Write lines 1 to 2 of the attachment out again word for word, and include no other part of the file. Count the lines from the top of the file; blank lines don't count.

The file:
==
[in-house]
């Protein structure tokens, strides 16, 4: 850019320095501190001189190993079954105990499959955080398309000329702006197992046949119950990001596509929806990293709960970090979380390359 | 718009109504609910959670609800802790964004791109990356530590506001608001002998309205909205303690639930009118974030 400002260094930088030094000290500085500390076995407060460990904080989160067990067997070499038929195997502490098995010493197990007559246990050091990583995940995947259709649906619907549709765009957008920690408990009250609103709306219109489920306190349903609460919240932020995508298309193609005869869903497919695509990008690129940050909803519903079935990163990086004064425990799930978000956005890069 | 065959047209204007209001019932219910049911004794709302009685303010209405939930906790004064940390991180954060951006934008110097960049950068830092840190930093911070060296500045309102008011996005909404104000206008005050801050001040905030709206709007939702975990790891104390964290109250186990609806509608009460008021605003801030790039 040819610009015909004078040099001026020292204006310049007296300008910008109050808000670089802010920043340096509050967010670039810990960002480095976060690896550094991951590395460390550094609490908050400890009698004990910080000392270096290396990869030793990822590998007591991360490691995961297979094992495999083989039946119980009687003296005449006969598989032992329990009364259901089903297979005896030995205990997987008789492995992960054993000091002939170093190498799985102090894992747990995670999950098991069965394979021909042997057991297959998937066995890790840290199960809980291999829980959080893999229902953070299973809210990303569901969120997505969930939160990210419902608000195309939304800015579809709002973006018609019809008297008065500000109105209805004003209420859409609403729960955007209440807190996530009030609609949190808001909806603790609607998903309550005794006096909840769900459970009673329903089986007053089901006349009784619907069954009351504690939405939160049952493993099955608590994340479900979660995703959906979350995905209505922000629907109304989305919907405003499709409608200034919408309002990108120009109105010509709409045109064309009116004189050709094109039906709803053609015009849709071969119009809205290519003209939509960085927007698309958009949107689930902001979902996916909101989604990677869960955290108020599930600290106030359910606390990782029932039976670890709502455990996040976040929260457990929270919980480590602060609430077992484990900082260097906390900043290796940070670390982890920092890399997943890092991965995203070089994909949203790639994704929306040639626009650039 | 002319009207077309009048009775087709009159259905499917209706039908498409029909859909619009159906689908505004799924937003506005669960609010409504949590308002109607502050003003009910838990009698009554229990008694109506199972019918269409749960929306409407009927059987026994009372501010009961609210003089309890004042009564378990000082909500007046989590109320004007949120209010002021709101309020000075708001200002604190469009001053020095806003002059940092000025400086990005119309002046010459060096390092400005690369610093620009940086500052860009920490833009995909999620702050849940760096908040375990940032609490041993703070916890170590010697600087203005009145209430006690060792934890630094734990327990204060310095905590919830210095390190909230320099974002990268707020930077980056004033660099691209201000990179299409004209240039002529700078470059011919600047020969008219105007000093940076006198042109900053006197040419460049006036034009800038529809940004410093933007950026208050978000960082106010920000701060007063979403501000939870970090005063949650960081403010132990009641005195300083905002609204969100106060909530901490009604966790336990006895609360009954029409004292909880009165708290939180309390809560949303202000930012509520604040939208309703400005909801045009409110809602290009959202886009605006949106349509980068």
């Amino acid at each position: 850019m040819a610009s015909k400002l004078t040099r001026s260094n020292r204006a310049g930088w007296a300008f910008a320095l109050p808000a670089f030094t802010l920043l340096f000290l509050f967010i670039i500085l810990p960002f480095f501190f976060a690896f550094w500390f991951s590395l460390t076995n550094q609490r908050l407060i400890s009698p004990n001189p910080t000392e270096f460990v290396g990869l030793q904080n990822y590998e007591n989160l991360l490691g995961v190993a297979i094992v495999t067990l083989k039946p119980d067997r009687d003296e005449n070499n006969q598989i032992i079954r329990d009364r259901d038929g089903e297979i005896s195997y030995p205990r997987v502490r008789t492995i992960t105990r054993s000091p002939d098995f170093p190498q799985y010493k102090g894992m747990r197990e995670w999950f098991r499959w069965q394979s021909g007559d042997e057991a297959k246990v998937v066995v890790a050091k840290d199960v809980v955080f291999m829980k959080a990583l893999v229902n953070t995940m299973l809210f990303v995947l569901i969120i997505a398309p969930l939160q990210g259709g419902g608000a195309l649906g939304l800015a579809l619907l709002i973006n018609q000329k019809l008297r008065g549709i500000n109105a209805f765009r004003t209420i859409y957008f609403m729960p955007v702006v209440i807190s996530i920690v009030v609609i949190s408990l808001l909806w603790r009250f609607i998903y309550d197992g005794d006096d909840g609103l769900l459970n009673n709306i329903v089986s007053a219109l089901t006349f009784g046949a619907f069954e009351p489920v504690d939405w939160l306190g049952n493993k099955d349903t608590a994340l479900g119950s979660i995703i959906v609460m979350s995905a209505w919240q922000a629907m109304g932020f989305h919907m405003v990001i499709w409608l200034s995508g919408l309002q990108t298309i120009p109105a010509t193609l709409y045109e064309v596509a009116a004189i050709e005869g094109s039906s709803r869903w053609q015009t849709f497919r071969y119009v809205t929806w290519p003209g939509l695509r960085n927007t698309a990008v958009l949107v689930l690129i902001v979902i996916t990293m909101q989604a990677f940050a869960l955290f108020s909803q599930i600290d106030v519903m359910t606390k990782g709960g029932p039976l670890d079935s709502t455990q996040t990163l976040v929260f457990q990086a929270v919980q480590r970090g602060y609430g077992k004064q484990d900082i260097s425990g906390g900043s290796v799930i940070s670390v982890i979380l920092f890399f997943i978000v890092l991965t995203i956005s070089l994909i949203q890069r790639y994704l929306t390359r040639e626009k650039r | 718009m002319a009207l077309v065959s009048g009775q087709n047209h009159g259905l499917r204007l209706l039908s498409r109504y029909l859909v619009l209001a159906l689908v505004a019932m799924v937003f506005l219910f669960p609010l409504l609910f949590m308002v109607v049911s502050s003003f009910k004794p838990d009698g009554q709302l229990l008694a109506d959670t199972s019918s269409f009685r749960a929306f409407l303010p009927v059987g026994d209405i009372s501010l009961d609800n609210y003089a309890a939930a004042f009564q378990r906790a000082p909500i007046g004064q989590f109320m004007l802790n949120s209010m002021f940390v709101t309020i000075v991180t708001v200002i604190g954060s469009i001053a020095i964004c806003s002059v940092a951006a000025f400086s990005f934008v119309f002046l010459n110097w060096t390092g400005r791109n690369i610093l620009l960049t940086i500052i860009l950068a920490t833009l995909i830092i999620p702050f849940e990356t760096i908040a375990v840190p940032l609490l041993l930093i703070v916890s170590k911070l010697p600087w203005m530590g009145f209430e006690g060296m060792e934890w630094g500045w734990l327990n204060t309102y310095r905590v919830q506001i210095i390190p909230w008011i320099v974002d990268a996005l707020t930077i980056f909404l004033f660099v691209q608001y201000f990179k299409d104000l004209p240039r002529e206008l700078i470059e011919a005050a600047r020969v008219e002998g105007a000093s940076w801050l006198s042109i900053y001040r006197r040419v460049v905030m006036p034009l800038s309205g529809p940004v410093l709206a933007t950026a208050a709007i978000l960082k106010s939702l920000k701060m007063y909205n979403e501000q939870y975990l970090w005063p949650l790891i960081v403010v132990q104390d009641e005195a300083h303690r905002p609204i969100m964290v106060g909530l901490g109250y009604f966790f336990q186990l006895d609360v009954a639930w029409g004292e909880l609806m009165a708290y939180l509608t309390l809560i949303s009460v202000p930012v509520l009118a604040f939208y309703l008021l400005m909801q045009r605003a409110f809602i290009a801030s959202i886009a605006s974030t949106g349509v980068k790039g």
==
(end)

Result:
[in-house]
């Protein structure tokens, strides 16, 4: 850019320095501190001189190993079954105990499959955080398309000329702006197992046949119950990001596509929806990293709960970090979380390359 | 718009109504609910959670609800802790964004791109990356530590506001608001002998309205909205303690639930009118974030 400002260094930088030094000290500085500390076995407060460990904080989160067990067997070499038929195997502490098995010493197990007559246990050091990583995940995947259709649906619907549709765009957008920690408990009250609103709306219109489920306190349903609460919240932020995508298309193609005869869903497919695509990008690129940050909803519903079935990163990086004064425990799930978000956005890069 | 065959047209204007209001019932219910049911004794709302009685303010209405939930906790004064940390991180954060951006934008110097960049950068830092840190930093911070060296500045309102008011996005909404104000206008005050801050001040905030709206709007939702975990790891104390964290109250186990609806509608009460008021605003801030790039 040819610009015909004078040099001026020292204006310049007296300008910008109050808000670089802010920043340096509050967010670039810990960002480095976060690896550094991951590395460390550094609490908050400890009698004990910080000392270096290396990869030793990822590998007591991360490691995961297979094992495999083989039946119980009687003296005449006969598989032992329990009364259901089903297979005896030995205990997987008789492995992960054993000091002939170093190498799985102090894992747990995670999950098991069965394979021909042997057991297959998937066995890790840290199960809980291999829980959080893999229902953070299973809210990303569901969120997505969930939160990210419902608000195309939304800015579809709002973006018609019809008297008065500000109105209805004003209420859409609403729960955007209440807190996530009030609609949190808001909806603790609607998903309550005794006096909840769900459970009673329903089986007053089901006349009784619907069954009351504690939405939160049952493993099955608590994340479900979660995703959906979350995905209505922000629907109304989305919907405003499709409608200034919408309002990108120009109105010509709409045109064309009116004189050709094109039906709803053609015009849709071969119009809205290519003209939509960085927007698309958009949107689930902001979902996916909101989604990677869960955290108020599930600290106030359910606390990782029932039976670890709502455990996040976040929260457990929270919980480590602060609430077992484990900082260097906390900043290796940070670390982890920092890399997943890092991965995203070089994909949203790639994704929306040639626009650039 | 002319009207077309009048009775087709009159259905499917209706039908498409029909859909619009159906689908505004799924937003506005669960609010409504949590308002109607502050003003009910838990009698009554229990008694109506199972019918269409749960929306409407009927059987026994009372501010009961609210003089309890004042009564378990000082909500007046989590109320004007949120209010002021709101309020000075708001200002604190469009001053020095806003002059940092000025400086990005119309002046010459060096390092400005690369610093620009940086500052860009920490833009995909999620702050849940760096908040375990940032609490041993703070916890170590010697600087203005009145209430006690060792934890630094734990327990204060310095905590919830210095390190909230320099974002990268707020930077980056004033660099691209201000990179299409004209240039002529700078470059011919600047020969008219105007000093940076006198042109900053006197040419460049006036034009800038529809940004410093933007950026208050978000960082106010920000701060007063979403501000939870970090005063949650960081403010132990009641005195300083905002609204969100106060909530901490009604966790336990006895609360009954029409004292909880009165708290939180309390809560949303202000930012509520604040939208309703400005909801045009409110809602290009959202886009605006949106349509980068």